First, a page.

onthebeachMonday: On The Beach

What: Stanley Kramer’s characteristically sentimental, but still pointedly disturbing, 1959 depiction of humanity’s last days, with a gaggle of survivors huddled helplessly in Australia, engaging in boozy fatalism as a lethal cloud of radiation creeps inexorably closer.

Why: One of the few apocalypse movies to take place in the narrow window between normalcy and total destruction, On the Beach sharply conveys the gradual substitution of strained normality with doom-tinged apprehension, reflecting the real-world fears hovering around its Cold War conception. All the film’s lurid promise is fulfilled in a late scene, in which the character played by Fred Astaire, his lithe nimbleness neutralized inside a racecar, competes in a Grand Prix race which, fueled by the increasing hopelessness of the drivers, turns into a nightmarish demolition derby.

How: Apparently not streaming anywhere. Still available for rental on Netflix, although the continuing purge of classics from the service’s library seems to indicate that this might not be for long, leaving this outré big-budget oddity as endangered as the human race it depicts.

strangedaysTuesday: Strange Days

What: Kathryn Bigelow’s big-budget flop was written by then-newly ex-husband James Cameron but plays like an anti-Cameron picture, following black-market criminals dealing in SQUIDs—head-worn devices that record life directly from the cerebral cortex and can be played and experienced by others—trying to uncover corruption in the government.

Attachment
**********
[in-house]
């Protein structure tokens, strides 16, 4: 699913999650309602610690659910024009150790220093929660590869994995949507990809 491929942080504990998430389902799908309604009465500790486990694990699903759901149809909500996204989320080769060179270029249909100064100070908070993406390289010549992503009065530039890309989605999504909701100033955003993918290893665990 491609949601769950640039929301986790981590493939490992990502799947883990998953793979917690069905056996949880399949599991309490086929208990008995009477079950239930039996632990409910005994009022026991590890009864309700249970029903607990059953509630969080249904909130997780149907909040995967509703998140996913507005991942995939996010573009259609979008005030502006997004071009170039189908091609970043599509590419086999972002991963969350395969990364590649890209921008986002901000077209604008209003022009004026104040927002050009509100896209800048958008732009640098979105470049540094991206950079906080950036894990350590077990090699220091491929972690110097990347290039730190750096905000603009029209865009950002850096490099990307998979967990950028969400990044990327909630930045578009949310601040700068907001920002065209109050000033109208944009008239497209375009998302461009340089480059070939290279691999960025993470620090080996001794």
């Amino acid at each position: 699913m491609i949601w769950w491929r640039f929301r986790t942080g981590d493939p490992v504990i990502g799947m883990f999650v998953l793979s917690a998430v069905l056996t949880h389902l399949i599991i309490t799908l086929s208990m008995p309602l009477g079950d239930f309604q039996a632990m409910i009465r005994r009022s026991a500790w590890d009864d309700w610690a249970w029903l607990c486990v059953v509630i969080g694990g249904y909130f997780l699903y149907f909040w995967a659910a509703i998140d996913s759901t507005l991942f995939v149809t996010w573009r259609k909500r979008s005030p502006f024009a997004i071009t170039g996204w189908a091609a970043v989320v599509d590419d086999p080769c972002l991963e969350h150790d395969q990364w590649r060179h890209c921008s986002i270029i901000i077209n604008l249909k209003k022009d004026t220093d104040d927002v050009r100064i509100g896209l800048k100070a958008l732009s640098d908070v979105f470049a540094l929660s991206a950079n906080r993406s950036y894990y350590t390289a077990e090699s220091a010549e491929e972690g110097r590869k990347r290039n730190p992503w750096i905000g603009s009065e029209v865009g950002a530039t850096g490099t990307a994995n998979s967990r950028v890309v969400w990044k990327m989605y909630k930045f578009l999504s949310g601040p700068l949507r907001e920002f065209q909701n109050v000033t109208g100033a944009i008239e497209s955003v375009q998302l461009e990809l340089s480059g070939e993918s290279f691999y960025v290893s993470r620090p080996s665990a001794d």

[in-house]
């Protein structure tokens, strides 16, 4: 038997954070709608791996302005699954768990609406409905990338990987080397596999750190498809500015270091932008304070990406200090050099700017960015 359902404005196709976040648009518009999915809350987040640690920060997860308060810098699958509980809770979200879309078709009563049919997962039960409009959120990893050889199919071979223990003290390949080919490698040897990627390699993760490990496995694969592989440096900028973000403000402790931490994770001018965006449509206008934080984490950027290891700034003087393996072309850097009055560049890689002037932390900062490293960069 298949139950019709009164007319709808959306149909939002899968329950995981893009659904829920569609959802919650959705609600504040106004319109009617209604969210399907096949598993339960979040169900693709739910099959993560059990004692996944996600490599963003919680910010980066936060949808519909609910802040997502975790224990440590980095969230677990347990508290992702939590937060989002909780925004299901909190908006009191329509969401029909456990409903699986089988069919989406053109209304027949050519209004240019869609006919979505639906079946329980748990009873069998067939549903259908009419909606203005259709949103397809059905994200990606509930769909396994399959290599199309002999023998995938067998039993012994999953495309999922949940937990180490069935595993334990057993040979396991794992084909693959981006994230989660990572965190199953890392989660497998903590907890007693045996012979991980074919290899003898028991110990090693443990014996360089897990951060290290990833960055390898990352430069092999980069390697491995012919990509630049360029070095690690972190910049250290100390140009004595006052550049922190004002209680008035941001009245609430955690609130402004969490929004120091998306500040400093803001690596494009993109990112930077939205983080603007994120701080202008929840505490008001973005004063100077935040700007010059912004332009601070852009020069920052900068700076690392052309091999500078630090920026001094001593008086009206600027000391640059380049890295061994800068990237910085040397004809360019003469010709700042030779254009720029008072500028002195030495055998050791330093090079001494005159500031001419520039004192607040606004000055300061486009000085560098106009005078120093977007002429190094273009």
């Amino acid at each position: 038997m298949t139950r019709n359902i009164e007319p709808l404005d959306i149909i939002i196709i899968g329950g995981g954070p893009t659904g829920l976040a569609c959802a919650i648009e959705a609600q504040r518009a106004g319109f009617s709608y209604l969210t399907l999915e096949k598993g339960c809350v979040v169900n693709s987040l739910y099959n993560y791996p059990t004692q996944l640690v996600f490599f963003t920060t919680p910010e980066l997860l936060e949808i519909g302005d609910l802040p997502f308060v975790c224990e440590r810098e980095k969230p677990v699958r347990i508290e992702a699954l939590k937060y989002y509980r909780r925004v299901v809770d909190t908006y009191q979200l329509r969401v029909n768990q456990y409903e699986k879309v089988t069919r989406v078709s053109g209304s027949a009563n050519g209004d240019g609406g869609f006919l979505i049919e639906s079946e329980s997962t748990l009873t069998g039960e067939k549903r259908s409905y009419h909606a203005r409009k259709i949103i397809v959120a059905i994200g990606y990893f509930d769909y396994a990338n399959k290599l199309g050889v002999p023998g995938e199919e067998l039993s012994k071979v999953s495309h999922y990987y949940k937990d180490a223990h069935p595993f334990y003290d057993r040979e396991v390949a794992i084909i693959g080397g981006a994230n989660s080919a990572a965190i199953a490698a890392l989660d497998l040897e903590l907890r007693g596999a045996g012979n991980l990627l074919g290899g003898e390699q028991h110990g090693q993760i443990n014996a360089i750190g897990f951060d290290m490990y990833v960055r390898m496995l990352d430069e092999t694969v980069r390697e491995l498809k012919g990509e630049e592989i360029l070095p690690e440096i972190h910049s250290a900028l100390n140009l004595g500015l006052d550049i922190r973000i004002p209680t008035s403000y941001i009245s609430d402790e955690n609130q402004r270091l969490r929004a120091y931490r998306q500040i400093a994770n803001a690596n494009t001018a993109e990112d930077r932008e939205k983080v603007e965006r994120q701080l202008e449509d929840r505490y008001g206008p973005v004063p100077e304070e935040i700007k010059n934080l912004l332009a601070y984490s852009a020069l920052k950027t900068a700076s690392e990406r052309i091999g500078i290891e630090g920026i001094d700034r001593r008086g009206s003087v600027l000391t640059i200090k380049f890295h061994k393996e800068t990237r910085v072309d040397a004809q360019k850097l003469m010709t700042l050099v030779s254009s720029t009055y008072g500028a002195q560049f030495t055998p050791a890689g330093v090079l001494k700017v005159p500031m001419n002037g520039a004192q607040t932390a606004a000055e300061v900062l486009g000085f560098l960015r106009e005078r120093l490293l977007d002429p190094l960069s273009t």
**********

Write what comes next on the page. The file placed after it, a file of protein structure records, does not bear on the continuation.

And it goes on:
Why: Taking place in a post-Rodney King Los Angeles, Strange Days has found new life once again in relation to events in Ferguson. It’s also as well-paced and expertly-directed an action movie that you will ever see.

How: It’s streaming on Netflix Instant.

THE BOOK OF ELIWednesday: The Book of Eli

What: Denzel Washington plays a kind of black Mad Max carrying the post-apocalyptic world’s only remaining copy of the Bible, as Gary Oldman threateningly follows.

Why: The brothers Hughes have a good deal of fun in a burnt-out desert landscape with their characteristic stylistic bombast.

How: Buy it on Amazon.

comet1Thursday: Night of the Comet

What: A pair of Valley girls (Catherine Mary Stewart and Kelli Maroney) go shopping and fight zombies after a comet ends the world as they know it.

Why: This 1984 teen horror-comedy explores the same consumer-zombie theme as George Romero’s Dawn of the Dead, but replaces heavy-handed satire with a lighter touch that may well be more subversive.

How: Available for digital rental on Vudu and for DVD rental on Netflix.

outsidersFriday: The Outsiders

What: Francis Ford Coppola adapts S.E. Hinton’s seminal novel about a gang of teens in Oklahoma during the ‘60s who learn about life, death and Robert Frost.

Why: Featuring a who’s who of rising stars, this is your chance to see Rob Lowe, Tom Cruise, Patrick Swayze and Ralph Macchio when they were young and beautiful.

How: Coppola put out The Outsiders: The Complete Novel edition in 2005, re-arranging his film so it adheres more closely to Hinton’s original vision.

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